Appeals Court Throws Out Energy Saving Rule
Ruling is a Blow to Electricity Conservation Efforts
The D.C. Circuit Court of Appeals nullified a 2011 order by the Federal Energy Regulatory Commission that promoted paying businesses to reduce electricity consumption during heavy times of demand. The court ruled that as a federal regulator FERC had gone too far, encroaching in retail electricity markets that are under the exclusive jurisdiction of states.
The FERC order was considered integral to federal efforts to curb carbon emissions from power plants and support energy-efficiency investments by big consumers, from grocery store chains to aluminum manufacturers. But electricity suppliers struggling against low power prices and lackluster demand said those payments had become excessive.
The Electric Power Supply Association filed the lawsuit on behalf of power generators that sell electricity into wholesale markets regulated by FERC. The group's executive director John Shelk praised the court's ruling, saying it "vindicates what we and so many others said about this ill-advised order all along."
There is a proper role for demand response programs, but it must be compensated appropriately, Mr. Shelk said.
While the court ruling doesn't eliminate these programs, it is expected to significantly reduce the size of payments many participants receive. Lower payments will discourage customers from investing in automated equipment that help control and reduce energy use.
A FERC spokeswoman said the agency is reviewing the decision and considering next steps.
The rule vacated on Friday--Order 745—was intended to give energy consumers equal standing with power generators in deregulated wholesale energy markets.
When a company uses power, the units of electricity are measured in megawatts. In recent years, federal officials have tried to create legal standing for so-called "negawatts." It is a way to quantify and give a market value to electricity that conservation-minded businesses didn't pull off the power grid during times of peak energy demand.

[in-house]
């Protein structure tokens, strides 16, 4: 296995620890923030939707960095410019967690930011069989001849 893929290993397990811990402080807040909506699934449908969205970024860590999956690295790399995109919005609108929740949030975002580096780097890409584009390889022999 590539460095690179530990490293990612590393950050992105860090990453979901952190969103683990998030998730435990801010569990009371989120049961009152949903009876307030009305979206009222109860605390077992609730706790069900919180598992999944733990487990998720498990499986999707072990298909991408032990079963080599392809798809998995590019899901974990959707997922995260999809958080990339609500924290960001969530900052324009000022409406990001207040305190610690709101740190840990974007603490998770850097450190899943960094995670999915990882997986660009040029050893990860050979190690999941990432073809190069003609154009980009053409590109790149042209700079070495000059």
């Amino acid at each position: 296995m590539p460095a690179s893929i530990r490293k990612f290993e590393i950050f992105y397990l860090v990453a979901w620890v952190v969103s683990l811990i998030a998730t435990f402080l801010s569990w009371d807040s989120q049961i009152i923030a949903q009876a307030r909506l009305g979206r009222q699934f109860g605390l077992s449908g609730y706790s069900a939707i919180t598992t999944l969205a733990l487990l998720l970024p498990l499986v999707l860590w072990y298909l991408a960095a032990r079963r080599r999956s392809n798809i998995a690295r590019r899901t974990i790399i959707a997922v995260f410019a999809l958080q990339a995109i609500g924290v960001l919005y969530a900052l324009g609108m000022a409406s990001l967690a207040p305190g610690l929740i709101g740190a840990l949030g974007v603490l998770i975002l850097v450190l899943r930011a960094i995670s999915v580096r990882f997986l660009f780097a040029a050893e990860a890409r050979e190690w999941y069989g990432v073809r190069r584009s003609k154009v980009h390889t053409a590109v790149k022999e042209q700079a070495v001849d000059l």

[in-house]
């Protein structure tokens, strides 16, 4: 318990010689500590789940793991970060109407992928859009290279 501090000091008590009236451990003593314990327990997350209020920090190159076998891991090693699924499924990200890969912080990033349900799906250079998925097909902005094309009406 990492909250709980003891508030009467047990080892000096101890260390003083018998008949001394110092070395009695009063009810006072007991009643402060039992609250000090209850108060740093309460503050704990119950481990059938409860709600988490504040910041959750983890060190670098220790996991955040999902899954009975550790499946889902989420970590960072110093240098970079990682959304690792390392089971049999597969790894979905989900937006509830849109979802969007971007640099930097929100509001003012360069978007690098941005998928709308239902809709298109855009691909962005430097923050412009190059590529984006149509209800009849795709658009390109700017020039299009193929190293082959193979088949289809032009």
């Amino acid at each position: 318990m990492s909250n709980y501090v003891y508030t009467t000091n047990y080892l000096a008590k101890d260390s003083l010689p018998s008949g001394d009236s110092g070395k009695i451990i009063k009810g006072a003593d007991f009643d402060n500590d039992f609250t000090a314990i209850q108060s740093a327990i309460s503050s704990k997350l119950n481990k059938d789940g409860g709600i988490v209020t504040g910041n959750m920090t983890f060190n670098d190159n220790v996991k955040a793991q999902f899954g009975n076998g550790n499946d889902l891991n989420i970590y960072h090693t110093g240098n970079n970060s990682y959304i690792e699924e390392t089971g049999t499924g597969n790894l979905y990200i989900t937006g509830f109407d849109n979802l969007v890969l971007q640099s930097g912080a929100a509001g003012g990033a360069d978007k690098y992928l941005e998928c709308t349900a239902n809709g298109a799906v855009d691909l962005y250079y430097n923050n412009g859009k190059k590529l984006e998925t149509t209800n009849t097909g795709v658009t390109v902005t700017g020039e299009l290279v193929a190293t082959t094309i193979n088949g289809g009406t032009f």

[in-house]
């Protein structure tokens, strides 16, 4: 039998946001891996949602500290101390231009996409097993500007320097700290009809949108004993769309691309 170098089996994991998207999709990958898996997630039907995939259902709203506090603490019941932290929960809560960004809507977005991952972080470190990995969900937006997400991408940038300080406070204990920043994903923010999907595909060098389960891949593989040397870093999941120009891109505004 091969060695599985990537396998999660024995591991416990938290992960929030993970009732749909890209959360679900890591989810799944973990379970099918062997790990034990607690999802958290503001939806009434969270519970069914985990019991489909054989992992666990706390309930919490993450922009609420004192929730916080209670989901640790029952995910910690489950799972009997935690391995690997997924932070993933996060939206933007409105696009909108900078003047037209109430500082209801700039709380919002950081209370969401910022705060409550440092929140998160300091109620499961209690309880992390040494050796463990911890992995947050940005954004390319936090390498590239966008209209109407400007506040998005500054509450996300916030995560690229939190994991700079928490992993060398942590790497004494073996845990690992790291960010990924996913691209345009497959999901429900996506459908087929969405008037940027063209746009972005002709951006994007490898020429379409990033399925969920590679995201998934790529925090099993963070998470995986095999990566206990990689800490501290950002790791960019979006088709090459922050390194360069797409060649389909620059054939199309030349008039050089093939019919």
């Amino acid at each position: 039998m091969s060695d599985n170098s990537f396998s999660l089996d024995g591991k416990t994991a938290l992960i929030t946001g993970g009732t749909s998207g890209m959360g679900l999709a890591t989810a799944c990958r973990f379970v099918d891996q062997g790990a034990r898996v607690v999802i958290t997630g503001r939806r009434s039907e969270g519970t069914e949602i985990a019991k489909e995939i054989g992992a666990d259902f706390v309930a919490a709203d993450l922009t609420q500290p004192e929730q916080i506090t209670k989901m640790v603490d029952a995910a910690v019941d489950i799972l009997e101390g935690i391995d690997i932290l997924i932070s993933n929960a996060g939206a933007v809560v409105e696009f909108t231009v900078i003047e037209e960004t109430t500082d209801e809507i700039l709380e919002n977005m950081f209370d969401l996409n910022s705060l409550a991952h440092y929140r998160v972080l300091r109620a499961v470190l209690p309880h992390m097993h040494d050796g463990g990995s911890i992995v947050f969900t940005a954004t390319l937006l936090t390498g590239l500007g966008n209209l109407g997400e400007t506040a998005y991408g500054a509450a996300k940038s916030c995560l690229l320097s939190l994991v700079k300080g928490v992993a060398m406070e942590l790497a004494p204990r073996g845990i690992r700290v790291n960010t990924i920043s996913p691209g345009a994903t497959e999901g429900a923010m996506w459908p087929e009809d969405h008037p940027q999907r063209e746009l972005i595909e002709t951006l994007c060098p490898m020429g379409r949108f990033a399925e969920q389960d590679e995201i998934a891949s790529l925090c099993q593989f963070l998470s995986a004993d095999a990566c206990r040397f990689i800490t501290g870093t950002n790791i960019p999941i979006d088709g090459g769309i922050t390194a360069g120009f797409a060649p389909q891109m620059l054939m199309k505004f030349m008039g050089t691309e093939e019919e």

With FERC's blessing, companies like publicly traded EnerNOC Inc. ENOC -0.49% have proliferated, rounding up companies and industrial users willing to slash their power consumption in exchange for special payments. FERC's order boosted the size of the negawatt payouts.
If negawatts are offered at a lower price than actual megawatts of electricity, market officials can use them as a resource to satisfy the grid's electricity needs. Power generators called that system unfair. They need to run actual power plants to participate the market, while it doesn't cost an energy consumer anything to forego power use, they argued.
Although the court didn't directly rule on negawatt prices paid to consumers, it said payments looked like a "potential windfall" for allowing customers to collect sums of money comparable to what electricity generators get for actually providing power, which the court inferred had a higher value.
Experts called the ruling a huge setback for consumers and energy conservation.
John Moore, senior attorney for the Natural Resources Defense Council in Chicago, said the FERC order gave energy consumers clout in markets that historically have been dominated by power generators.
Jon Wellinghoff, who was chairman of FERC when the order was created, said he was surprised by the court and the impact will be felt by customers. "We didn't believe it would go this way," he said.
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